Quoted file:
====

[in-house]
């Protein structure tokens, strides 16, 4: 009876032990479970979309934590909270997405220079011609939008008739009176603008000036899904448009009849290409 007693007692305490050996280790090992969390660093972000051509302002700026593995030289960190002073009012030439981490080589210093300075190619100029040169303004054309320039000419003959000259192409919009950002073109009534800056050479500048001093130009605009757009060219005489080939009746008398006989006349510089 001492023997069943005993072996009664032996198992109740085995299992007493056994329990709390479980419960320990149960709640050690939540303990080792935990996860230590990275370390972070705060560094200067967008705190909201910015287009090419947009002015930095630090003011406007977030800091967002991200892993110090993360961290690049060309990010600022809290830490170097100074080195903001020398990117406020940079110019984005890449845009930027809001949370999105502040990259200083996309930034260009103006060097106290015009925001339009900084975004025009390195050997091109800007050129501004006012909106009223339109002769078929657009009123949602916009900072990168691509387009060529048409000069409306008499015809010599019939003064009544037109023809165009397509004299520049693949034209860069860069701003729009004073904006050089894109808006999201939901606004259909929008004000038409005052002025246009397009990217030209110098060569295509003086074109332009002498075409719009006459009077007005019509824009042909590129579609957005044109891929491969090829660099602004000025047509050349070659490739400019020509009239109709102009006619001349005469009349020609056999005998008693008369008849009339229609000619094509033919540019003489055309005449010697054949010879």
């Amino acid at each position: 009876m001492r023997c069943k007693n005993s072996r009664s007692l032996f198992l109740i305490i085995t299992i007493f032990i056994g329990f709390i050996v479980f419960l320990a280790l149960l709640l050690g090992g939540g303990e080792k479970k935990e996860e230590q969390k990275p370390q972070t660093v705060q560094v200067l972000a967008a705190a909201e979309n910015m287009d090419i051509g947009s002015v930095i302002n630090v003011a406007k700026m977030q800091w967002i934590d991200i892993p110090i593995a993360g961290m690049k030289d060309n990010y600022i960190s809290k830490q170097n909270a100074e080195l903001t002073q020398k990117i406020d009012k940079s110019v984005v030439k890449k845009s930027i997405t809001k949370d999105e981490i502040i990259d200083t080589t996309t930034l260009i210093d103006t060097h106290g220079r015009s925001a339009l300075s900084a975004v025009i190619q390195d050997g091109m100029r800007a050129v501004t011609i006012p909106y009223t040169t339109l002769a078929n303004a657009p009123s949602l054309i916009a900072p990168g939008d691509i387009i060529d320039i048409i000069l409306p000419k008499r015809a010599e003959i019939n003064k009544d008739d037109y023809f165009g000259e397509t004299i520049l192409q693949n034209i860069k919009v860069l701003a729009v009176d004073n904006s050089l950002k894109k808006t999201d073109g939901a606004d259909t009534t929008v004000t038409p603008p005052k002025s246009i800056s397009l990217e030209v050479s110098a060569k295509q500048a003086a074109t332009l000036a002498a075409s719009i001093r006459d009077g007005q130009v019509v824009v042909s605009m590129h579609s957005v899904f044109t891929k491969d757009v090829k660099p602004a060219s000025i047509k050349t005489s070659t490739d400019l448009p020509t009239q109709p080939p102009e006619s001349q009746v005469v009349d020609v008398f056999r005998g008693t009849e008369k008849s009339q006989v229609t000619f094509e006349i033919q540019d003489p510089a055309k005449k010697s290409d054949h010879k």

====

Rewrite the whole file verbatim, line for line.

[in-house]
């Protein structure tokens, strides 16, 4: 009876032990479970979309934590909270997405220079011609939008008739009176603008000036899904448009009849290409 007693007692305490050996280790090992969390660093972000051509302002700026593995030289960190002073009012030439981490080589210093300075190619100029040169303004054309320039000419003959000259192409919009950002073109009534800056050479500048001093130009605009757009060219005489080939009746008398006989006349510089 001492023997069943005993072996009664032996198992109740085995299992007493056994329990709390479980419960320990149960709640050690939540303990080792935990996860230590990275370390972070705060560094200067967008705190909201910015287009090419947009002015930095630090003011406007977030800091967002991200892993110090993360961290690049060309990010600022809290830490170097100074080195903001020398990117406020940079110019984005890449845009930027809001949370999105502040990259200083996309930034260009103006060097106290015009925001339009900084975004025009390195050997091109800007050129501004006012909106009223339109002769078929657009009123949602916009900072990168691509387009060529048409000069409306008499015809010599019939003064009544037109023809165009397509004299520049693949034209860069860069701003729009004073904006050089894109808006999201939901606004259909929008004000038409005052002025246009397009990217030209110098060569295509003086074109332009002498075409719009006459009077007005019509824009042909590129579609957005044109891929491969090829660099602004000025047509050349070659490739400019020509009239109709102009006619001349005469009349020609056999005998008693008369008849009339229609000619094509033919540019003489055309005449010697054949010879």
């Amino acid at each position: 009876m001492r023997c069943k007693n005993s072996r009664s007692l032996f198992l109740i305490i085995t299992i007493f032990i056994g329990f709390i050996v479980f419960l320990a280790l149960l709640l050690g090992g939540g303990e080792k479970k935990e996860e230590q969390k990275p370390q972070t660093v705060q560094v200067l972000a967008a705190a909201e979309n910015m287009d090419i051509g947009s002015v930095i302002n630090v003011a406007k700026m977030q800091w967002i934590d991200i892993p110090i593995a993360g961290m690049k030289d060309n990010y600022i960190s809290k830490q170097n909270a100074e080195l903001t002073q020398k990117i406020d009012k940079s110019v984005v030439k890449k845009s930027i997405t809001k949370d999105e981490i502040i990259d200083t080589t996309t930034l260009i210093d103006t060097h106290g220079r015009s925001a339009l300075s900084a975004v025009i190619q390195d050997g091109m100029r800007a050129v501004t011609i006012p909106y009223t040169t339109l002769a078929n303004a657009p009123s949602l054309i916009a900072p990168g939008d691509i387009i060529d320039i048409i000069l409306p000419k008499r015809a010599e003959i019939n003064k009544d008739d037109y023809f165009g000259e397509t004299i520049l192409q693949n034209i860069k919009v860069l701003a729009v009176d004073n904006s050089l950002k894109k808006t999201d073109g939901a606004d259909t009534t929008v004000t038409p603008p005052k002025s246009i800056s397009l990217e030209v050479s110098a060569k295509q500048a003086a074109t332009l000036a002498a075409s719009i001093r006459d009077g007005q130009v019509v824009v042909s605009m590129h579609s957005v899904f044109t891929k491969d757009v090829k660099p602004a060219s000025i047509k050349t005489s070659t490739d400019l448009p020509t009239q109709p080939p102009e006619s001349q009746v005469v009349d020609v008398f056999r005998g008693t009849e008369k008849s009339q006989v229609t000619f094509e006349i033919q540019d003489p510089a055309k005449k010697s290409d054949h010879k």